- 85 years ago you would have died very quickly from Type-1 diabetes, today in Europe life expectancy for people with diabetes diagnised before age 15 is around 10 years less than average (ie around 55 years with diabetes). For people who got T1-D in the 40s and 50s, life expectancy was 20-25 years. Latest statistics that I saw in Germany, amputations from diabetes are down almost 50% in the last 20 years, as well as diabetes related blindness.
    - Life expectancy for people with many types of cancer has increased significantly over the past 10-15 years as has life expectancy for people with HIV-Aids (which today is almost “only” a chronic disease – 10-15 years ago it was a death sentence)

    So its slow going and frustrating, but hang in there !!!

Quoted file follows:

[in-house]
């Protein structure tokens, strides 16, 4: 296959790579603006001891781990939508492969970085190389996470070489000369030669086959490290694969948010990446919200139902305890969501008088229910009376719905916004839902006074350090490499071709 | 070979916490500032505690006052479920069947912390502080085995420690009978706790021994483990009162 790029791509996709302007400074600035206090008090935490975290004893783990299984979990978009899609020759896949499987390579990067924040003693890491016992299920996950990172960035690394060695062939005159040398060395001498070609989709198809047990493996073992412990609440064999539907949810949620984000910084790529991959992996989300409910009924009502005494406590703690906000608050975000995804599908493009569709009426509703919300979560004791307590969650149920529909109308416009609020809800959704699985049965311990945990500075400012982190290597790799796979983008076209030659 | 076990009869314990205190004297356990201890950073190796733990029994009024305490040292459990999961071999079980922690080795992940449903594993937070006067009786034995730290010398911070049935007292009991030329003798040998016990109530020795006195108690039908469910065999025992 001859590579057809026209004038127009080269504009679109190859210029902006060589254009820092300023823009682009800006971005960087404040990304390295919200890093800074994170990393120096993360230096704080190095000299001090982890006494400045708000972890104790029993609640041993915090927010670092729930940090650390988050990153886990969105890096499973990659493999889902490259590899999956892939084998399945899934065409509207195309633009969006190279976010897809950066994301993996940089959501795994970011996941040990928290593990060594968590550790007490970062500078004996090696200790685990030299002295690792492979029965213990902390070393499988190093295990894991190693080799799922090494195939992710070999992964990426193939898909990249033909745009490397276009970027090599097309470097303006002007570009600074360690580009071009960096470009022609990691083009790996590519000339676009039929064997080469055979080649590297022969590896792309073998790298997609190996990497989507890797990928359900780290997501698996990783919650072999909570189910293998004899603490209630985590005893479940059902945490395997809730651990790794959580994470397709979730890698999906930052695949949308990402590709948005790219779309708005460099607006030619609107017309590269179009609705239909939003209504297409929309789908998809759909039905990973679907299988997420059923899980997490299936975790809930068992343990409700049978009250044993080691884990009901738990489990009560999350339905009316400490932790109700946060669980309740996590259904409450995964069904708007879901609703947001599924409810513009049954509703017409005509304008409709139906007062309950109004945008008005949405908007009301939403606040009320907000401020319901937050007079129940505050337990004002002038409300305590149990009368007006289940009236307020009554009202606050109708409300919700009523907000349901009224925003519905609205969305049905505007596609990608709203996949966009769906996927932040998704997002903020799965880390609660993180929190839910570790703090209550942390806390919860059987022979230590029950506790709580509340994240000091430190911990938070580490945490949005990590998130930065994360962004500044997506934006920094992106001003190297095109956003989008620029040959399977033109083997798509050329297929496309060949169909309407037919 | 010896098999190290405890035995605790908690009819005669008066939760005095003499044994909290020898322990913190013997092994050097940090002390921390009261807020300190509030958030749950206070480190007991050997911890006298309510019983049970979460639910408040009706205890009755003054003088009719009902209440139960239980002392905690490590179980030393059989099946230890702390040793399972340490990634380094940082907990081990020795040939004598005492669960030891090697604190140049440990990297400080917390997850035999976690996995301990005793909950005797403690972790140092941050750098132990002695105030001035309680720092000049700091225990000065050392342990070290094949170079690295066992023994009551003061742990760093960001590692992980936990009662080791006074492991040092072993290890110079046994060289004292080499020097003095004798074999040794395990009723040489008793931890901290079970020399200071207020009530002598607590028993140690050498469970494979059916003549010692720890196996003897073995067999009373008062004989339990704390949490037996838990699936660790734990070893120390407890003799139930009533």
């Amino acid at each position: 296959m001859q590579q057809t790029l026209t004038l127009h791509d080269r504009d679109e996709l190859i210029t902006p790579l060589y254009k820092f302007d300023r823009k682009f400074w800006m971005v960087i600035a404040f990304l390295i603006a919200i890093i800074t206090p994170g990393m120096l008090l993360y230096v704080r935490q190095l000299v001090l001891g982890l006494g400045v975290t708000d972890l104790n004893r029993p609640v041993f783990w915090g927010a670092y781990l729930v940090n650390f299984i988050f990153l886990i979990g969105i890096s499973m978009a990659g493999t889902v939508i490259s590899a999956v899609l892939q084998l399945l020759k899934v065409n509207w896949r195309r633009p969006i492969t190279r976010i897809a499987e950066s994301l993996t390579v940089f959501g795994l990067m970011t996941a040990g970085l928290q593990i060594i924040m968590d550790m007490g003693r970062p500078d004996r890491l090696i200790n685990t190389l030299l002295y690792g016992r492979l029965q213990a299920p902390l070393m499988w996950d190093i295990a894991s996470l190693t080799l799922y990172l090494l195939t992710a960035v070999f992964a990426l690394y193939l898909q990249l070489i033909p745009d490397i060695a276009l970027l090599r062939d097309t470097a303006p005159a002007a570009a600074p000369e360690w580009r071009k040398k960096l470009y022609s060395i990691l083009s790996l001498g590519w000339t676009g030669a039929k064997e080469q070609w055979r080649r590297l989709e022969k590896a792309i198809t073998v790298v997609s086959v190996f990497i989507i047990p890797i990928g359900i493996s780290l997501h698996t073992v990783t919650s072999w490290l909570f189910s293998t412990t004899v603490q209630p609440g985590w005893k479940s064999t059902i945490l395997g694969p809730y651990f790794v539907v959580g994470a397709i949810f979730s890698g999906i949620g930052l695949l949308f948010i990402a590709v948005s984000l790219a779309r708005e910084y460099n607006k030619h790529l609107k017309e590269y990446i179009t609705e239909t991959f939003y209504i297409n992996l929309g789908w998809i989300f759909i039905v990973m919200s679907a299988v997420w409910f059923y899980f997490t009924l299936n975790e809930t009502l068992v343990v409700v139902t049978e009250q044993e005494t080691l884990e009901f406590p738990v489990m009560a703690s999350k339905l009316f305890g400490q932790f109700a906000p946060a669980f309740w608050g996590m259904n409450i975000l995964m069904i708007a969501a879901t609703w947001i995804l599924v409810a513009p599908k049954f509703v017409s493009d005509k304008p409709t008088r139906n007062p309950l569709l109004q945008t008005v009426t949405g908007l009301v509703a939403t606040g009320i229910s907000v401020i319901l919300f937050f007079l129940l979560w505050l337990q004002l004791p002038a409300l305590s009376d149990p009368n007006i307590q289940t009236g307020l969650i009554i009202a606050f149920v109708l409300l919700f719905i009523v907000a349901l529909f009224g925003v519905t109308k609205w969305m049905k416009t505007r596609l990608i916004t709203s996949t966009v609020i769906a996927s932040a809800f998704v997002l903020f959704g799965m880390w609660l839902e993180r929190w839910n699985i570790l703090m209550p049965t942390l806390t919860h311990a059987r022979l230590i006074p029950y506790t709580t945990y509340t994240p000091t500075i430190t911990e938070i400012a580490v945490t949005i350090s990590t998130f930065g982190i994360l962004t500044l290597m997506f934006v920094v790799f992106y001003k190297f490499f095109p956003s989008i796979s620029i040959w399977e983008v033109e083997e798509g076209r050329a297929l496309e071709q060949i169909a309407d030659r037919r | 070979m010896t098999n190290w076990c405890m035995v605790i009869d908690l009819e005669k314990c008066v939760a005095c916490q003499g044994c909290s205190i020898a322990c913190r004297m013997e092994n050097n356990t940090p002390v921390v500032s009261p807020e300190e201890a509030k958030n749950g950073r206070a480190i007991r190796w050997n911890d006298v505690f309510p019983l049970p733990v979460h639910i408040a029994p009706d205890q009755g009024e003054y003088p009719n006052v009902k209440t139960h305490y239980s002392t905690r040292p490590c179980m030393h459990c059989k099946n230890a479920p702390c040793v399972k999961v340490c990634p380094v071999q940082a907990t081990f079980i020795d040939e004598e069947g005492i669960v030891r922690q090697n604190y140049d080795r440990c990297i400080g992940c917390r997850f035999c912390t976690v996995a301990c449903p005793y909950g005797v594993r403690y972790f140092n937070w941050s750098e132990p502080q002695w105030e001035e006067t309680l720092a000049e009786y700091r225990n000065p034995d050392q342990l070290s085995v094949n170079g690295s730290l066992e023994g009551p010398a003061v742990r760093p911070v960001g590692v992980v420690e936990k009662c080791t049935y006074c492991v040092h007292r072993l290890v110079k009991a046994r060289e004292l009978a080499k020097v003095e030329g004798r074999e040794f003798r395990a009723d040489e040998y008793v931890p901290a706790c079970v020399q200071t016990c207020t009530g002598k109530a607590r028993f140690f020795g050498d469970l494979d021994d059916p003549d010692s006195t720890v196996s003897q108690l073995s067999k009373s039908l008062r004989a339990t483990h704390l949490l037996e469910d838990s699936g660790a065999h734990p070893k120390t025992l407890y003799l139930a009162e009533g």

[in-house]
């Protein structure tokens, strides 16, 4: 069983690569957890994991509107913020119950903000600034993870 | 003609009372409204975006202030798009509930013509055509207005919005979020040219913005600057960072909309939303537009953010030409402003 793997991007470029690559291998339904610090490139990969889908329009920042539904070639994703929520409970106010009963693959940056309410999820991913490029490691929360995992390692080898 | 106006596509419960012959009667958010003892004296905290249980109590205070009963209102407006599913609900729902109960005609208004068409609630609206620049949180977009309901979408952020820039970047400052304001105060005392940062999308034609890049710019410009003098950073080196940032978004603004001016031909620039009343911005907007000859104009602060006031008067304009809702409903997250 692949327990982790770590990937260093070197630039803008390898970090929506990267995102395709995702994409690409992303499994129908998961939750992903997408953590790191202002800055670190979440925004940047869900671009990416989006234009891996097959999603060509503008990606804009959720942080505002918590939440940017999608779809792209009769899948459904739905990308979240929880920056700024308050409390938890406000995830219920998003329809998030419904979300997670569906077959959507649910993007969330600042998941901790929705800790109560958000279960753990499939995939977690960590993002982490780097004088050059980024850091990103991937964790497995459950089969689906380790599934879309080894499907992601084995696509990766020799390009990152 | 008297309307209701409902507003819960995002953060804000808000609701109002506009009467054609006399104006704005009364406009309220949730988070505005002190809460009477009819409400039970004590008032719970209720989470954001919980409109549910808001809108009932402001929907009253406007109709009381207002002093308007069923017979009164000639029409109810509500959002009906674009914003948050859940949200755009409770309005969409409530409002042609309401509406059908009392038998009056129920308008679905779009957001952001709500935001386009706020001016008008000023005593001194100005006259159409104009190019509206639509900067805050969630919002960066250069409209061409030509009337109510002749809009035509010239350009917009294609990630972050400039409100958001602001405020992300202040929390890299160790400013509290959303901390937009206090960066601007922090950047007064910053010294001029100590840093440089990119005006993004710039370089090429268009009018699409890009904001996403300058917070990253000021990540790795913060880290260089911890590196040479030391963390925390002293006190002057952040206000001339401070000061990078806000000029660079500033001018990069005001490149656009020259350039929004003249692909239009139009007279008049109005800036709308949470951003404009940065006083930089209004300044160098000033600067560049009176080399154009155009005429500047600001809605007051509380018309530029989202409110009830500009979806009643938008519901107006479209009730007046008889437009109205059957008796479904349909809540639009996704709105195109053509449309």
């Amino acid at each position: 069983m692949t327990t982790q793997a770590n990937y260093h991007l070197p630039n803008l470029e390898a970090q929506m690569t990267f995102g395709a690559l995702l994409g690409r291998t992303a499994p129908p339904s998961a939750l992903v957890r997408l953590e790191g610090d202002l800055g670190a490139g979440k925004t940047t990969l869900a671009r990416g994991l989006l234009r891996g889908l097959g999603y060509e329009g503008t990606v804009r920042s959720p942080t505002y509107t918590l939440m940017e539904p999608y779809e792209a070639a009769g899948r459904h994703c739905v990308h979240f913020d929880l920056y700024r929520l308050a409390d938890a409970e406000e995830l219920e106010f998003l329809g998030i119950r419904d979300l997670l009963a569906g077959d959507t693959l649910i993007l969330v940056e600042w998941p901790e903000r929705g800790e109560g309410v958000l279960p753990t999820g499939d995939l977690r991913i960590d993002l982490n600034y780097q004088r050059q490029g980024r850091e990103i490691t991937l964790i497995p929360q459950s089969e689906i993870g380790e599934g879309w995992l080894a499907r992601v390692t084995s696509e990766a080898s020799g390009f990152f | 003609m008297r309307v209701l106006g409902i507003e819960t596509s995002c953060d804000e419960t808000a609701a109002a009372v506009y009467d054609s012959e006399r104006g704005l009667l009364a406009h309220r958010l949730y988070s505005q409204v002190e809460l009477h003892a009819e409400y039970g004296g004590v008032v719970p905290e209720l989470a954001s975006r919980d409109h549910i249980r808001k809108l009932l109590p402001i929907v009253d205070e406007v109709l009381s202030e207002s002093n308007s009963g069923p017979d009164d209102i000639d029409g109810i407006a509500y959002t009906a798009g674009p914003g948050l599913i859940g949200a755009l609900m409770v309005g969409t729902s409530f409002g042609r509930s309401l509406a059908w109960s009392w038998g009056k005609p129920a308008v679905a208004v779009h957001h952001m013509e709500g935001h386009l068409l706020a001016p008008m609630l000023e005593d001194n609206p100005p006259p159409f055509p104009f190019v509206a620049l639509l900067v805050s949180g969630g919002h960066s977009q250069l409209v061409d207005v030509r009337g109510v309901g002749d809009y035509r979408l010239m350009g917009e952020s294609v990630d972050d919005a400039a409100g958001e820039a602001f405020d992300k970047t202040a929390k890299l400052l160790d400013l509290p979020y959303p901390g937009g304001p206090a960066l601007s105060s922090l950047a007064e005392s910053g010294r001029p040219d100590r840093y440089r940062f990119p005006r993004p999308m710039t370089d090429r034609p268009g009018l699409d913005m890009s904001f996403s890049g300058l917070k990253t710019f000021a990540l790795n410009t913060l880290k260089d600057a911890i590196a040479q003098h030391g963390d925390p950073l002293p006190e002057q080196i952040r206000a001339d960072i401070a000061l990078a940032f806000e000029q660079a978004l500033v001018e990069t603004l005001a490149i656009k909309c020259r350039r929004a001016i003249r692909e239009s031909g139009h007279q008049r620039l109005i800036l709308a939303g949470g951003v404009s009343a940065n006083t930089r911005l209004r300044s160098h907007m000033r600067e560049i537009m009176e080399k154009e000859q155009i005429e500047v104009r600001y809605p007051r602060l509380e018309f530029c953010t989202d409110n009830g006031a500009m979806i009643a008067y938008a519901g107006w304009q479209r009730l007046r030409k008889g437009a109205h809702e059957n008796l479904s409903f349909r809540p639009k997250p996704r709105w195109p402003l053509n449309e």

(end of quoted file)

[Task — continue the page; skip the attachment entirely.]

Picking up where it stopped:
8. Fernando
    Fernando July 10, 2008 at 6:58 pm | | Reply

    Hi Amy,

    First of all, Awesome blog.
    Great post.
    Isn’t amazing what the human mind is capable of doing?
    One thing.
    Every day of my diabetic life, I am glad that there are pharmaceutical companies out there rolling in dough. Thanks to them and their profit motive I am still alive. Sometimes we ignore the fact that big pharma only makes profits by saving and improving our lives. I hope big pharma gets even bigger and makes even more money. I wouldn’t like for any medicine lab to be working on the next glucose monitor in some dinky, wet and dirty basement somewhere in a third world country due to a lack of funds, would you? We need to remind ourselves that pharmaceutical companies are in the business of making medicines to treat diseases, they are not in the business of finding cures. I am so thankful they exist and that they are successful.

  9. Julie Woods
    Julie Woods October 19, 2008 at 11:58 am | | Reply

    You must have hope.

  10. insulin strips
    insulin strips January 3, 2009 at 8:33 pm | | Reply

    What possible reason should testing strips require a prescription from your doctor?